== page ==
Sunday, March 30, 2008

Head to Head

Goal for the week of April 1st: Read Obama's "Blueprint for Change" cover to cover and stack it up against the positions of Hillary Clinton as presented on her website.

A quick glance indicates each candidate has about the same amount of information to read through (and a lot of it will be VERY similar), but I'm looking to find some interesting things during my digging.

P.S. PDFs are a whole lot easier to manage than printing, sorting, and flipping through computer paper...

Saturday, March 29, 2008

The Next Chapter

Four years of grueling high school work in preparation to head off to college begs a reprieve from the stress. Acting, taking photographs, writing, bouncing basketballs, kicking soccer balls, rowing on the Charles, and an insatiable appetite for politics became my escapes from the everyday grind

In two days my senior year switches from tests, papers, and nightly homework to a "senior project." For me that's blogging, continuing an AP art history course, immersing myself in a Polish language class, and giving my mind a chance to process things at a more natural pace than it's been running on for years.

Just as my ability to step back and pursue, think about, write about, and film the things I consider important will now increase dramatically, the campaign that has for so long been about picking apart differences among a large group of candidates has shifted to one about political philosophy and of which party's beliefs are the ones our country needs.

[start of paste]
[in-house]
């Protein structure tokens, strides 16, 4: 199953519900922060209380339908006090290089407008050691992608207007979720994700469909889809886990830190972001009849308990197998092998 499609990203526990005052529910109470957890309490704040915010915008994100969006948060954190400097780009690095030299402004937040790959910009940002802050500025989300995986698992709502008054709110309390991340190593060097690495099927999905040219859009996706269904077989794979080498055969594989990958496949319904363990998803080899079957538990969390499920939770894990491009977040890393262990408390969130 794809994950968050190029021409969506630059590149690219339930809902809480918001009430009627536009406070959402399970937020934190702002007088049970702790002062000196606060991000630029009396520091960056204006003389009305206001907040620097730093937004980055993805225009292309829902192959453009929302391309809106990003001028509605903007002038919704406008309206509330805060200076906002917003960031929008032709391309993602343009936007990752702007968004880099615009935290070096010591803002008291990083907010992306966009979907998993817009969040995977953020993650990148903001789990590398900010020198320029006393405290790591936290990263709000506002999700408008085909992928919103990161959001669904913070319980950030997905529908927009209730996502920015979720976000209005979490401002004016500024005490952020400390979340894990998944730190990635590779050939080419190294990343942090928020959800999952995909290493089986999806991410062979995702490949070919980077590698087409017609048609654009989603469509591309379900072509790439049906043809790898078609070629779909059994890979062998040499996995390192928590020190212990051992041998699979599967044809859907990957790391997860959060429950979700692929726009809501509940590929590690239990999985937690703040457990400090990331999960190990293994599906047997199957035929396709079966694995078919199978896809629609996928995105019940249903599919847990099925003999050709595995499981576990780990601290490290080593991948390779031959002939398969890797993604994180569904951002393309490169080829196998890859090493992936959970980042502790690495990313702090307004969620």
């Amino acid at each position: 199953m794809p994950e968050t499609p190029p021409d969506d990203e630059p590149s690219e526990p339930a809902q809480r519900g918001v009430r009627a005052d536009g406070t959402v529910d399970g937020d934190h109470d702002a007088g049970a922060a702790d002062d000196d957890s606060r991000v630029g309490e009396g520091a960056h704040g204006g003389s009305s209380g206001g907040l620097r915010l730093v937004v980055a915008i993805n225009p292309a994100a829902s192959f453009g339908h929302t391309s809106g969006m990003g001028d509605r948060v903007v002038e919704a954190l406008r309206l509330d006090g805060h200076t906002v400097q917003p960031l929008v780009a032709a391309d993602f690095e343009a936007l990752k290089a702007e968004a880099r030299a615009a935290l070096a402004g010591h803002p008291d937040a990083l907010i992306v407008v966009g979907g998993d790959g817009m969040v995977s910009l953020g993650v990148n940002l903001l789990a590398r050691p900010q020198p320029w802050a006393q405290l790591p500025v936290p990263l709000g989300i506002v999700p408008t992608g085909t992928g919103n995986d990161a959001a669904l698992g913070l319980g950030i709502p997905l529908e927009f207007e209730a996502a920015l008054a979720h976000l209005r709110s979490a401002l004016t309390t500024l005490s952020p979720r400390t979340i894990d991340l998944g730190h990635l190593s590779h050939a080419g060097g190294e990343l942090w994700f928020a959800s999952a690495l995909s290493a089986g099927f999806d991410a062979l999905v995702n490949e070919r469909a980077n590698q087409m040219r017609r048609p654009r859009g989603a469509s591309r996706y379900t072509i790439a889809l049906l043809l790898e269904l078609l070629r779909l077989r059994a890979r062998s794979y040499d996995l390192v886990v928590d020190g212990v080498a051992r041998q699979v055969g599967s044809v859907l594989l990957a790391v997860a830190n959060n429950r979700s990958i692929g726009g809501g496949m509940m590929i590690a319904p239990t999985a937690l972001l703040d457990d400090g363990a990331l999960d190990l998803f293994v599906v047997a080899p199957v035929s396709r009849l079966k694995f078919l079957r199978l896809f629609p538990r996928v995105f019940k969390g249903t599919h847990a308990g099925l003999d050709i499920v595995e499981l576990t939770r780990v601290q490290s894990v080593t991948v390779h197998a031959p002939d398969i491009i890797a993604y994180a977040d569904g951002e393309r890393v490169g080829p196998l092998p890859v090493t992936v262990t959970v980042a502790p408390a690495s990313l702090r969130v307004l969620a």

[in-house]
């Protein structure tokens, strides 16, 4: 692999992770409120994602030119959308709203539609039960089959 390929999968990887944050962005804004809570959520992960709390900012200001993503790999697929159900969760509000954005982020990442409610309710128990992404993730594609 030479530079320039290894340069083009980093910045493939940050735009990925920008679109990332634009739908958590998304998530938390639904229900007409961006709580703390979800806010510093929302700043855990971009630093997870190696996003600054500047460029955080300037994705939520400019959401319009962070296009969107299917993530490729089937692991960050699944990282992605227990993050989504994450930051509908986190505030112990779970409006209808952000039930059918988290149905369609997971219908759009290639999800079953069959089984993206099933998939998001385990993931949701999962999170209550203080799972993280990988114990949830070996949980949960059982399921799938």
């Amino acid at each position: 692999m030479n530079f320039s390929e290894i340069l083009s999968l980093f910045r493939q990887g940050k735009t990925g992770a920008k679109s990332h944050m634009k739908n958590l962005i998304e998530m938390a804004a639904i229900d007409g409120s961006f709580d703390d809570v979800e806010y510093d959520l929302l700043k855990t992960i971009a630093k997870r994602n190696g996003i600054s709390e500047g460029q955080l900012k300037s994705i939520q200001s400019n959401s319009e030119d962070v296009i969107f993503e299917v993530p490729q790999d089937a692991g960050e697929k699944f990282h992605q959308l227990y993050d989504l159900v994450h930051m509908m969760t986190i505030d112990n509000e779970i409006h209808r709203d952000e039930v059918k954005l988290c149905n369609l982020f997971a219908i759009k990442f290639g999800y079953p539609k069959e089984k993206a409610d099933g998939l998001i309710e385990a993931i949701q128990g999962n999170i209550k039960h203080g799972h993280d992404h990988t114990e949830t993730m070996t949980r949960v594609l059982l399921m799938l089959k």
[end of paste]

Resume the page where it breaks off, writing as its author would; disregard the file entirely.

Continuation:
It's a challenge not just as a voter and citizen to think about that—and it's all the more difficult to think about it and then write about it. But hey, I've survived a freshman, sophomore, junior, and (almost) a senior year of high school analytical essays, class discussions, and debates, I'm sure I'll find a way to survive.

Friday, March 28, 2008

New York for Bloomberg...still?

Three days in New York City and I've overheard or been a part of three conversations about a Bloomberg candidacy. The situation New Yorkers see (and I think is within the realm of possibility) is Obama clinching the nomination within the next month or so, not holding up well in the face of continued pressure from McCain and a Republican machine that will play hardly as friendly as Hillary Clinton has, and a Republican base that doesn't completely warm up to McCain. It would be the perfect entrance point for Bloomberg, who, according to one New Yorker I spoke with, said "Bloomberg took on the gun lobbies, he took on the tobacco industry, and he's making this city greener, all without ever holding a fundraising event or asking for my money."

And the rewards of the Bloomberg mayorship can be seen all around the city. Not only did New York lead the way in banning smoking in restraunts and public spaces before most other cities considered taking on that challenge, but Bloomberg made a bold move by passing laws requiring the city's cabs go hybrid and putting aside money for the planting of 250,000 trees in Manhattan.

Will Bloomberg actually jump in the race? Who knows, but New Yorkers LOVE him...and this is "Hillary Country."

Monday, March 24, 2008

Saturday, March 22, 2008

Goodbye, Florida

All good things must come to an end, and I'll miss St. George Island in Florida.

Seven days here, two days at home, and five days in New York City.

A little treat after three and a half years of grinding through high school? You bet.

(photo credit: 2008 by Caroline Kotter. All Rights Reserved.)

Wednesday, March 19, 2008

Always the Underdog?